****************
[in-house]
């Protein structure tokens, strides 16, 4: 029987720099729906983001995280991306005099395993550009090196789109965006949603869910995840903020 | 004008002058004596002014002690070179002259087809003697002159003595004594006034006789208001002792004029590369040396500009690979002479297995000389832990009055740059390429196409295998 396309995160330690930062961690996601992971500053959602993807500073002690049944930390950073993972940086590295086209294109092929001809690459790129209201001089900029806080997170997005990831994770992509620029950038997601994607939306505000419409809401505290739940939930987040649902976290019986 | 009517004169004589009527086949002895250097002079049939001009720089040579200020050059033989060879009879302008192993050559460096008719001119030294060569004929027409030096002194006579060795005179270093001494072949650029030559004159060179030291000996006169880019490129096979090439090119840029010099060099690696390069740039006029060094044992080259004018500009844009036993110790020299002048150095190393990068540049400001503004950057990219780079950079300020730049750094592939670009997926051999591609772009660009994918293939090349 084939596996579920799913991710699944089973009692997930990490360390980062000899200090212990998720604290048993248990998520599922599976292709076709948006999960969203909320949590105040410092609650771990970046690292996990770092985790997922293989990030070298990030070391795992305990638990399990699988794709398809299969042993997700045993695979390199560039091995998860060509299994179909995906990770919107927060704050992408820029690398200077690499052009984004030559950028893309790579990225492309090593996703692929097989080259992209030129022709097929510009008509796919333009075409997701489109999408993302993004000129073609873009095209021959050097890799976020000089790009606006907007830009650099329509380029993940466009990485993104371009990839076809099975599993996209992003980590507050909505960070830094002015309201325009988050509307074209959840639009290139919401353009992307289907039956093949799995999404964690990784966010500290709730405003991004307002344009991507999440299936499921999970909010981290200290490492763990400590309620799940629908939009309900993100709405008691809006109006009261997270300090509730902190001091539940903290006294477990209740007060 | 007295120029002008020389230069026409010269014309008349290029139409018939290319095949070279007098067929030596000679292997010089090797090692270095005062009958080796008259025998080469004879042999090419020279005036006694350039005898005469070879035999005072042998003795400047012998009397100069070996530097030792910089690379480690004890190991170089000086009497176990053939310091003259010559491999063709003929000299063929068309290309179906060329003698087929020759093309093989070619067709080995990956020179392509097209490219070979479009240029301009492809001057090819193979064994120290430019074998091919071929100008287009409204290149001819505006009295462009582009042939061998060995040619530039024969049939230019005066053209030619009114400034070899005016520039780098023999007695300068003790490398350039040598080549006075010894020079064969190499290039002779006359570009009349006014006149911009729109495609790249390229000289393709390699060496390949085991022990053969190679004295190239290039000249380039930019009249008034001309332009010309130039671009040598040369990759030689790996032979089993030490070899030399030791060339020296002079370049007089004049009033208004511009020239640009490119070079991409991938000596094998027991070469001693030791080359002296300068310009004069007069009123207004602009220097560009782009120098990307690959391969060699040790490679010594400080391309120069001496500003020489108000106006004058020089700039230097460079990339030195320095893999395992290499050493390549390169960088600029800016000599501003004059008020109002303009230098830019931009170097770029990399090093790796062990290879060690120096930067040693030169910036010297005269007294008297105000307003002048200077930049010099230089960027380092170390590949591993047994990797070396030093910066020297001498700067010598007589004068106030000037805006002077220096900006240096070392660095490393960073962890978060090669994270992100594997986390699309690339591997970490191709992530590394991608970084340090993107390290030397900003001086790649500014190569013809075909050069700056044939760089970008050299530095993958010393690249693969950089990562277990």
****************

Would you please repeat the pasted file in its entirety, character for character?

[in-house]
């Protein structure tokens, strides 16, 4: 029987720099729906983001995280991306005099395993550009090196789109965006949603869910995840903020 | 004008002058004596002014002690070179002259087809003697002159003595004594006034006789208001002792004029590369040396500009690979002479297995000389832990009055740059390429196409295998 396309995160330690930062961690996601992971500053959602993807500073002690049944930390950073993972940086590295086209294109092929001809690459790129209201001089900029806080997170997005990831994770992509620029950038997601994607939306505000419409809401505290739940939930987040649902976290019986 | 009517004169004589009527086949002895250097002079049939001009720089040579200020050059033989060879009879302008192993050559460096008719001119030294060569004929027409030096002194006579060795005179270093001494072949650029030559004159060179030291000996006169880019490129096979090439090119840029010099060099690696390069740039006029060094044992080259004018500009844009036993110790020299002048150095190393990068540049400001503004950057990219780079950079300020730049750094592939670009997926051999591609772009660009994918293939090349 084939596996579920799913991710699944089973009692997930990490360390980062000899200090212990998720604290048993248990998520599922599976292709076709948006999960969203909320949590105040410092609650771990970046690292996990770092985790997922293989990030070298990030070391795992305990638990399990699988794709398809299969042993997700045993695979390199560039091995998860060509299994179909995906990770919107927060704050992408820029690398200077690499052009984004030559950028893309790579990225492309090593996703692929097989080259992209030129022709097929510009008509796919333009075409997701489109999408993302993004000129073609873009095209021959050097890799976020000089790009606006907007830009650099329509380029993940466009990485993104371009990839076809099975599993996209992003980590507050909505960070830094002015309201325009988050509307074209959840639009290139919401353009992307289907039956093949799995999404964690990784966010500290709730405003991004307002344009991507999440299936499921999970909010981290200290490492763990400590309620799940629908939009309900993100709405008691809006109006009261997270300090509730902190001091539940903290006294477990209740007060 | 007295120029002008020389230069026409010269014309008349290029139409018939290319095949070279007098067929030596000679292997010089090797090692270095005062009958080796008259025998080469004879042999090419020279005036006694350039005898005469070879035999005072042998003795400047012998009397100069070996530097030792910089690379480690004890190991170089000086009497176990053939310091003259010559491999063709003929000299063929068309290309179906060329003698087929020759093309093989070619067709080995990956020179392509097209490219070979479009240029301009492809001057090819193979064994120290430019074998091919071929100008287009409204290149001819505006009295462009582009042939061998060995040619530039024969049939230019005066053209030619009114400034070899005016520039780098023999007695300068003790490398350039040598080549006075010894020079064969190499290039002779006359570009009349006014006149911009729109495609790249390229000289393709390699060496390949085991022990053969190679004295190239290039000249380039930019009249008034001309332009010309130039671009040598040369990759030689790996032979089993030490070899030399030791060339020296002079370049007089004049009033208004511009020239640009490119070079991409991938000596094998027991070469001693030791080359002296300068310009004069007069009123207004602009220097560009782009120098990307690959391969060699040790490679010594400080391309120069001496500003020489108000106006004058020089700039230097460079990339030195320095893999395992290499050493390549390169960088600029800016000599501003004059008020109002303009230098830019931009170097770029990399090093790796062990290879060690120096930067040693030169910036010297005269007294008297105000307003002048200077930049010099230089960027380092170390590949591993047994990797070396030093910066020297001498700067010598007589004068106030000037805006002077220096900006240096070392660095490393960073962890978060090669994270992100594997986390699309690339591997970490191709992530590394991608970084340090993107390290030397900003001086790649500014190569013809075909050069700056044939760089970008050299530095993958010393690249693969950089990562277990």